- the name and address of the auditor
- the relevant legislation that governs the inspection of accounts and objections
It's important to note that the period of the exercise of public rights must include the first 10 working days of July. PKF Littlejohn have suggested the dates Monday 5th June – Friday 14th July 2023. However, the latest possible dates that comply with the statutory requirements are Monday 3rd July – Friday 11th August 2023.
#6 Looking Ahead to the New Financial Year
It's so easy to become bogged down in the current financial year, especially with Year End and deadlines looming. However, it's a really good idea to set aside some time to get the cashbook set up and ready to go for the new financial year.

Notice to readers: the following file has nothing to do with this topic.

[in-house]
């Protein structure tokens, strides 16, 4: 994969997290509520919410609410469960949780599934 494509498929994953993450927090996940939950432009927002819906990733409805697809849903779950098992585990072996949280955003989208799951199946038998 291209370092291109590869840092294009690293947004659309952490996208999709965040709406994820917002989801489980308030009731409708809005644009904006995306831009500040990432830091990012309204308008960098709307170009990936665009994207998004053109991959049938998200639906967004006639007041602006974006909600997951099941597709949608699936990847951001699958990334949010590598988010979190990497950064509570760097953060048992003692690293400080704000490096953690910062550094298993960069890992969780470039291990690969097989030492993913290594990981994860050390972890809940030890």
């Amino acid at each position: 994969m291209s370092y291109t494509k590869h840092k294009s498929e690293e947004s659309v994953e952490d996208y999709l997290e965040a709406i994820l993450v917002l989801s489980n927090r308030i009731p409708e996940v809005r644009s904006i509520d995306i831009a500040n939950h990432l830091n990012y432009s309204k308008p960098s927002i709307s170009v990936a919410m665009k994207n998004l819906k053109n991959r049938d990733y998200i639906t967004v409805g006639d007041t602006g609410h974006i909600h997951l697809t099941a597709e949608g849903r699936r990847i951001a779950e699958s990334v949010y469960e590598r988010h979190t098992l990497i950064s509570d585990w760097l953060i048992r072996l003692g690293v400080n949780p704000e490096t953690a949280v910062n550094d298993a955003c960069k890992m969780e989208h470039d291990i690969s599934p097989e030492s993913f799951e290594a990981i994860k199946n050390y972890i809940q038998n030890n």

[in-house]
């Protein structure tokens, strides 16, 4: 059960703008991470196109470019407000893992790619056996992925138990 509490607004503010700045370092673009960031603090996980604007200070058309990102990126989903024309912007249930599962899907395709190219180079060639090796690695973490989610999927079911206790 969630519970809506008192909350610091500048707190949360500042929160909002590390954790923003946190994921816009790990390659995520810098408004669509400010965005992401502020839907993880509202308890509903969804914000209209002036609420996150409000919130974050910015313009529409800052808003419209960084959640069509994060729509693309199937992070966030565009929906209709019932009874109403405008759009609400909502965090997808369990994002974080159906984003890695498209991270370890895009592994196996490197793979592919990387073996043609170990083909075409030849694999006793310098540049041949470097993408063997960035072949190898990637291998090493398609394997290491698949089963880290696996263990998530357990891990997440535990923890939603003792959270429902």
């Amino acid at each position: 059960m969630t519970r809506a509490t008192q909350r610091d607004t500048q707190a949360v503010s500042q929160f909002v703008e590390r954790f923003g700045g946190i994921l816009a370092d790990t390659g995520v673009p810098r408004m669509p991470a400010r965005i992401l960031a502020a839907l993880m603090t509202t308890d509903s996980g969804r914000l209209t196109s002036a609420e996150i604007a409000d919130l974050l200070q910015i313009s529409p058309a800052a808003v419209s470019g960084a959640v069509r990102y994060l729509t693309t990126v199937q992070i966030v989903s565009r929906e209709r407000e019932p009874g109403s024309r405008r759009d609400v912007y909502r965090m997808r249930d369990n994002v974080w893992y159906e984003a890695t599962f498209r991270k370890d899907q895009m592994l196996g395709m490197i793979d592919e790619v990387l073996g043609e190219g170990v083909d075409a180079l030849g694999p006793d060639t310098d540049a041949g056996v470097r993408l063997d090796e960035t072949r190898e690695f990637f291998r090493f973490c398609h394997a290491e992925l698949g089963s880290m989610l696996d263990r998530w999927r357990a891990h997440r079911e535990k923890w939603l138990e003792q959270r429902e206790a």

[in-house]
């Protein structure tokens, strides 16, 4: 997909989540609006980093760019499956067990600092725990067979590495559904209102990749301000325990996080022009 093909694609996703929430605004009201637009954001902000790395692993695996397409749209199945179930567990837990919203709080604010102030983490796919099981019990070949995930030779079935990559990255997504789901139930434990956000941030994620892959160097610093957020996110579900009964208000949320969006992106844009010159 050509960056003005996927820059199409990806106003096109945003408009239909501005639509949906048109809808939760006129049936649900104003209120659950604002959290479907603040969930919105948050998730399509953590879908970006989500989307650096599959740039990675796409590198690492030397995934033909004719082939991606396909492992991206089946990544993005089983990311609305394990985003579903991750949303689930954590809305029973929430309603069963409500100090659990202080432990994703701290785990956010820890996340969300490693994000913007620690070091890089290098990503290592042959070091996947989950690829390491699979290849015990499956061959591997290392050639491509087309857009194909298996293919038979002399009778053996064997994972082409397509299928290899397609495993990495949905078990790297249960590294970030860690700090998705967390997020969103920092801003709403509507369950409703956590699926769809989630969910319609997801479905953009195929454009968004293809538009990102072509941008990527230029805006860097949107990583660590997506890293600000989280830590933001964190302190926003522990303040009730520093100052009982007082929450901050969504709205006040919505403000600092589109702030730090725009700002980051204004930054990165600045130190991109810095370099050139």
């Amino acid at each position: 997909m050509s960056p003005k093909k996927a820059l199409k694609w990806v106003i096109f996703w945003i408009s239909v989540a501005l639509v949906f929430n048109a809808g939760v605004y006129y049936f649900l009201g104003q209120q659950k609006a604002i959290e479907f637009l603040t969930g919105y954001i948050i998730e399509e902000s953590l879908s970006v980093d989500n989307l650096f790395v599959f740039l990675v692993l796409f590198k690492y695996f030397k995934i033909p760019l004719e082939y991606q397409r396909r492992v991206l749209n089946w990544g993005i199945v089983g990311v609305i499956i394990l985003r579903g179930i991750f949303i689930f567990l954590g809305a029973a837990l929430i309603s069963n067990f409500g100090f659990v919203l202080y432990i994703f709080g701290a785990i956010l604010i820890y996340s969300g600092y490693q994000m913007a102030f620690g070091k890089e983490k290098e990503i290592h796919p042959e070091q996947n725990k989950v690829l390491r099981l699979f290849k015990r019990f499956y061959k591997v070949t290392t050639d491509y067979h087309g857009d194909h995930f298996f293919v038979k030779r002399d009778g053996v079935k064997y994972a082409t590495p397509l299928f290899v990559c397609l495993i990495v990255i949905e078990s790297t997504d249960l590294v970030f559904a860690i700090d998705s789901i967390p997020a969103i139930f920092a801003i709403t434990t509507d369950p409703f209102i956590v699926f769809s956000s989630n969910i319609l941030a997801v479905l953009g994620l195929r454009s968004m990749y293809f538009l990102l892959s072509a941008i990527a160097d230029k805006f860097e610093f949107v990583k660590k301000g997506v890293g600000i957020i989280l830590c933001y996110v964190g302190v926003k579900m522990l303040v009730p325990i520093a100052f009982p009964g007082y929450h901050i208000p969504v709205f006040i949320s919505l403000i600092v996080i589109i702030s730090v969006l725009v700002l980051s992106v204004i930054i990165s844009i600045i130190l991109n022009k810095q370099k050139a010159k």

Now is a good opportunity to objectively review your cashbook, consider the following:
- Fit for purpose - How secure is my accounting system? Is it just on the council laptop or computer? Is it accessible from other devices? How easy is it to share information with other members of the council?
- Training - Do you need training on it? Have you recently taken over and were handed a laptop with no handover or training? Is it easy to obtain the training or was the system set up as a stand alone?
- The needs of the council - Has it been updated and brought into line with your current functions? Was it great 5 years ago but actually the needs of the council have now changed and it needs to be reflected?
- Improvements - What are you finding difficult? Through the year end process and collation of the data, what elements are you finding difficult to do? Is it time consuming?